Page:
So I will warn you, the directions below are a tad involved. You can, of course, bake thicker layers and cut them into the thinner layers, but I don't have those torting skills and so I opted for the more time-consuming option of baking my layers individually. But, no matter which method you choose, don't worry too much about perfectly even, stacked layers. This is after all a cake, not a real flag, and you can just tell everyone that your sliced cake is supposed to look like it is waving in the wind o'er all those ramparts. Ta da!
Red & Blue Velvet Champagne Cake with Cream Cheese Frosting
Red & Blue Velvet Cake and Champagne Cake layers adapted from Anne Byrn. You will want to make the full recipe for each color, to make sure you have enough batter for all the layers plus any extra for mistakes (trust me). In total, you will need three 8-inch red layers, three 8-inch white layers, four 6-inch red layers, three 6-inch white layers and two 8-inch blue layers, so plan accordingly.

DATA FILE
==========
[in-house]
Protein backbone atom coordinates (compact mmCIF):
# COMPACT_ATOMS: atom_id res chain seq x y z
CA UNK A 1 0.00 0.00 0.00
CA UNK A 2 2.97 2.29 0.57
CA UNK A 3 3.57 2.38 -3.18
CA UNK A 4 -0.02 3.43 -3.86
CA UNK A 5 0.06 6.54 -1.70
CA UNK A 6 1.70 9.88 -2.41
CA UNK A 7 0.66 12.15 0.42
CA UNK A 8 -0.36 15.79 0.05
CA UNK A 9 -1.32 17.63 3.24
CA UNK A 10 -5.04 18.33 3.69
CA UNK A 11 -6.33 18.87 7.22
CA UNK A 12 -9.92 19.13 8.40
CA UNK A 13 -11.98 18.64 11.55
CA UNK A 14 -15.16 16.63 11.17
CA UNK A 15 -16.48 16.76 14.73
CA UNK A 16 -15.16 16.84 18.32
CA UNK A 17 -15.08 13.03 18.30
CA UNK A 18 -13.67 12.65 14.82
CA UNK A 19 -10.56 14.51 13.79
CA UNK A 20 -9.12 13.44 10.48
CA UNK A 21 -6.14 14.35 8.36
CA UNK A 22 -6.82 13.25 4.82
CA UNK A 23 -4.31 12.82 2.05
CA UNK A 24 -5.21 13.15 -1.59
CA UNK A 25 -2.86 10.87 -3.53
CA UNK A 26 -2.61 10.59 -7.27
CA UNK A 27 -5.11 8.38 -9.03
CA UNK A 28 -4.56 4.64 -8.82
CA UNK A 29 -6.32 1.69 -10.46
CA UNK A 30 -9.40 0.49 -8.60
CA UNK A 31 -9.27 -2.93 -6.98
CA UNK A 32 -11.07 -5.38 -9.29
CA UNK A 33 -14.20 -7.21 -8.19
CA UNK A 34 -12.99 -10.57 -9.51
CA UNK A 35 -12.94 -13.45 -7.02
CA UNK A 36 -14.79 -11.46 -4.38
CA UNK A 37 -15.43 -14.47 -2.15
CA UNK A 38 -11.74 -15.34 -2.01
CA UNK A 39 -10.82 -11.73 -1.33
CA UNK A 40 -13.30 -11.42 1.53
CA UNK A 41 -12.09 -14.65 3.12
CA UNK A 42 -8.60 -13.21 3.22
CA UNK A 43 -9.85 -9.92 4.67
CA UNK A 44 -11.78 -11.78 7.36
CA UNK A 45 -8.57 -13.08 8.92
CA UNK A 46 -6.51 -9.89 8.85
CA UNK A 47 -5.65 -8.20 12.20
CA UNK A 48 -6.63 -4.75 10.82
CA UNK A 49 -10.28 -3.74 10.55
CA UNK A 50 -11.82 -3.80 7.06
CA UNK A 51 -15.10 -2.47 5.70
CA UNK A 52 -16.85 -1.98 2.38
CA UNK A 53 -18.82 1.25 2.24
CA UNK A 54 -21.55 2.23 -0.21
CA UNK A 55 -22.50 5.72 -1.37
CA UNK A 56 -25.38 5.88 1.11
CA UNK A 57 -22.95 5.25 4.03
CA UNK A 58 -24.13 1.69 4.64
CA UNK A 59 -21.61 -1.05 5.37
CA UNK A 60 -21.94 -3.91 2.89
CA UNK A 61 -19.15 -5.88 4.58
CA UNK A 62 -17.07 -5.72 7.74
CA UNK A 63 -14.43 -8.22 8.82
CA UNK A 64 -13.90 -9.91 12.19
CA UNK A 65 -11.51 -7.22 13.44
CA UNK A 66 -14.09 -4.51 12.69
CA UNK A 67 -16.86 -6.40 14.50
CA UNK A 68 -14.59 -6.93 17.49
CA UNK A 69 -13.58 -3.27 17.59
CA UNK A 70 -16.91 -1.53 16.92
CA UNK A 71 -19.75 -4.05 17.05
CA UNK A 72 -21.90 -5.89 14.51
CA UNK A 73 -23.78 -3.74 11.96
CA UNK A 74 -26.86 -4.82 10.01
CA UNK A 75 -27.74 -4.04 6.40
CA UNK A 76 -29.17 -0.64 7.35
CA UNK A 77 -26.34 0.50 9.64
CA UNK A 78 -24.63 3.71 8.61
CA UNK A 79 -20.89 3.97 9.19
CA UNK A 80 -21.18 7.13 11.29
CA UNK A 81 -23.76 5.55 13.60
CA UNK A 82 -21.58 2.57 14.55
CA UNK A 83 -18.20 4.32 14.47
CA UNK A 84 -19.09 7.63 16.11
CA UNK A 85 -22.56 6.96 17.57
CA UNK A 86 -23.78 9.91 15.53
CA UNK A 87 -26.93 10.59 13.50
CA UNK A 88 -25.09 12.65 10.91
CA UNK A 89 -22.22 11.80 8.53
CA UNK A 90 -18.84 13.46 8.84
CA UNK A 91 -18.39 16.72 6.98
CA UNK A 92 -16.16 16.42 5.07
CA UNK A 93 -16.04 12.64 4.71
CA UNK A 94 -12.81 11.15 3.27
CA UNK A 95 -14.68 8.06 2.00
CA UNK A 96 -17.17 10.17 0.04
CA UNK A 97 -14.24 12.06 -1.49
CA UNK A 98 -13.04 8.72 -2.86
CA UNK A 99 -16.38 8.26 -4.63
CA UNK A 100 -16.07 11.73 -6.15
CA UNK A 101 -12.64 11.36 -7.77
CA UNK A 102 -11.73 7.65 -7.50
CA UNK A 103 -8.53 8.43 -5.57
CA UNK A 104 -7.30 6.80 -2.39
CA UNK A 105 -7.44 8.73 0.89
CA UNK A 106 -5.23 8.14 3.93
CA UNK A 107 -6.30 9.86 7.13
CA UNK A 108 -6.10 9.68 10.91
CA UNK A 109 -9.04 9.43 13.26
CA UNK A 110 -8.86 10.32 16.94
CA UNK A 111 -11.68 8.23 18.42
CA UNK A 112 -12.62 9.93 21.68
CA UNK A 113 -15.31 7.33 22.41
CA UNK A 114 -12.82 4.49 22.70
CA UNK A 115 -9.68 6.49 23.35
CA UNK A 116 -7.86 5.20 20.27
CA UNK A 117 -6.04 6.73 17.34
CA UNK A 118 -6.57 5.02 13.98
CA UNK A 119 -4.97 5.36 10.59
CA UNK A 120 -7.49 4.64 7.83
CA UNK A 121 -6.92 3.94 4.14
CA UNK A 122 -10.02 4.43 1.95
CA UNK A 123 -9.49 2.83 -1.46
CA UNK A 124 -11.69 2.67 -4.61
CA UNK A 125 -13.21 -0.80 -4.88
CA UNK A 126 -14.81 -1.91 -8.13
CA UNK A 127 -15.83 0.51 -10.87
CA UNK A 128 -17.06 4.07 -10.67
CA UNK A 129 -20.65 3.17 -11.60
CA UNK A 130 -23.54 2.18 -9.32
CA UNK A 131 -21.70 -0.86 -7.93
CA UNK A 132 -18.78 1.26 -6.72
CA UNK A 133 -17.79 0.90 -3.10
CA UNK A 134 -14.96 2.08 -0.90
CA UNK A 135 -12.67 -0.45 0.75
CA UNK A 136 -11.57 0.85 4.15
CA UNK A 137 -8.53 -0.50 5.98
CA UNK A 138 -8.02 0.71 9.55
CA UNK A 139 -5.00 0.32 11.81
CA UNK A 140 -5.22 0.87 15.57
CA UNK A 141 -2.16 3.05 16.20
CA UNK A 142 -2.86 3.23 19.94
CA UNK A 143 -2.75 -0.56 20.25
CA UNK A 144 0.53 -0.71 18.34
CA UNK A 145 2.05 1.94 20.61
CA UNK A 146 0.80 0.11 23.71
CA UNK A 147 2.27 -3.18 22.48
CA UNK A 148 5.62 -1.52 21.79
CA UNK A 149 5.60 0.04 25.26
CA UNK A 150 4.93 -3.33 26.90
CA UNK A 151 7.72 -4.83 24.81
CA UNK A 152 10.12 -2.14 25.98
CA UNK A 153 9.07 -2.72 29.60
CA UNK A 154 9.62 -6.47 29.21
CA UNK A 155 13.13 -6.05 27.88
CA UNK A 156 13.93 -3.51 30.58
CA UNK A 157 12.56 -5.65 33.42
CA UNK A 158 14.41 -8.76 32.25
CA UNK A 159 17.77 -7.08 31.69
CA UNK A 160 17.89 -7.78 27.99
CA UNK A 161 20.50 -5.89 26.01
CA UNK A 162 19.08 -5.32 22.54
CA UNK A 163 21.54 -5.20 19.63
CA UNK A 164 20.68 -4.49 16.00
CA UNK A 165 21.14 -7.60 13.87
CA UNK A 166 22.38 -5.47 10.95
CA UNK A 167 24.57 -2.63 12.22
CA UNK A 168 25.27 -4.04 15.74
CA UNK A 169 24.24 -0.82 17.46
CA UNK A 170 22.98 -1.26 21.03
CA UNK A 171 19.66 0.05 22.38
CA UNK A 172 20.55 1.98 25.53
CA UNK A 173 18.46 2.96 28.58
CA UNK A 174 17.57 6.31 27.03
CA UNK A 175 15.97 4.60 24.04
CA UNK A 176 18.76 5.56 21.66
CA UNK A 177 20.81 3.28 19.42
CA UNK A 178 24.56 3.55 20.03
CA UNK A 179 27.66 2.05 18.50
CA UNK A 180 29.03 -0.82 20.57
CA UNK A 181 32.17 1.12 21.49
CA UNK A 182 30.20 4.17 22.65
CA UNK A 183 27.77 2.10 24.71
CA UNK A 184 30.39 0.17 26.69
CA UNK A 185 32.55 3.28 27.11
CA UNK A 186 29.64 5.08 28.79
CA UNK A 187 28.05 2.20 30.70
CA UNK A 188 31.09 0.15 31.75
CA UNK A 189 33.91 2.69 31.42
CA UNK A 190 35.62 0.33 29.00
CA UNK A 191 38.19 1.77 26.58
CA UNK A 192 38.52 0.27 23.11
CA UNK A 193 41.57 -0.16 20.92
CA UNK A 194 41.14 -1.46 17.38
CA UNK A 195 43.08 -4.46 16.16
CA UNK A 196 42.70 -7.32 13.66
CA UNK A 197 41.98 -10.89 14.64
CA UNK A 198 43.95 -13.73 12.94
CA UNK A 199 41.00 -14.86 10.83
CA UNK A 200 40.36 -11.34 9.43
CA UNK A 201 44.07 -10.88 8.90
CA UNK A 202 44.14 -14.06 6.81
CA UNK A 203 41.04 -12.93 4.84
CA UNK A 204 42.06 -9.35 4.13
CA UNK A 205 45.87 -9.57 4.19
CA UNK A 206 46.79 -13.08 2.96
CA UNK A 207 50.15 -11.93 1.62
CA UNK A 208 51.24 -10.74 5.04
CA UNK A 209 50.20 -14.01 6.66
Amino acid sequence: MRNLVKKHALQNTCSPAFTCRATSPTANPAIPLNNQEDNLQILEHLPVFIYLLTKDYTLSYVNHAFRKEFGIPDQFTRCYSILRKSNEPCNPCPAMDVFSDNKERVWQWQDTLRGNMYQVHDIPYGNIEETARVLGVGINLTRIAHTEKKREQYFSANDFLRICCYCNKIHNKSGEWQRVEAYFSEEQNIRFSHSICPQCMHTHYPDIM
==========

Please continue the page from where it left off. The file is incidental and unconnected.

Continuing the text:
For Red & Blue Layers: make 1 full recipe for each color
- 1/2 cup unsalted butter, softened
- 1 1/2 cups sugar
- 2 eggs, at room temperature
- 2 tsp vanilla
- 1 tbs red food coloring (for blue, use 2 tbs royal blue food coloring + 1-2 drops violet)
- 2 1/2 cups all purpose flour
- 3 tbs unsweetened cocoa powder
- 1/2 tsp kosher salt
- 1 cup milk, room temperature
- 1 tbs white vinegar
- 1 tsp baking soda
For White Layers:
- 2 1/2 cups cake flour (see notes)
- 2 1/2 tsp baking powder
- scant 1/2 tsp kosher salt
- 5 egg whites, room temp
- 1/2 cup + 1/3 cup dry champagne, room temperature
- 1 2/3 tsp vanilla
- 1 tbs + 2 tsp vegetable oil
- 1 1/3 cup sugar
- 1 stick + 1/3 cup unsalted butter, room temperature
For assembly and the frosting:
- 3/4 cup peach jam
- 2 sticks unsalted butter, room temperature
- 2 packages (16 oz) cream cheese, room temperature
- 8 cups powdered sugar, sifted
- 2 tsp vanilla extract
- Make the red and blue layers, one at a time: place a rack in the center of oven and heat oven to 350 degrees. Butter and flour as many 8-inch and 6-inch cake pans as you have, or use disposable pans. For the red layers you will need three 8-inch pans and four 6-inch pans; for the blue, you will only need two 8-inch pans.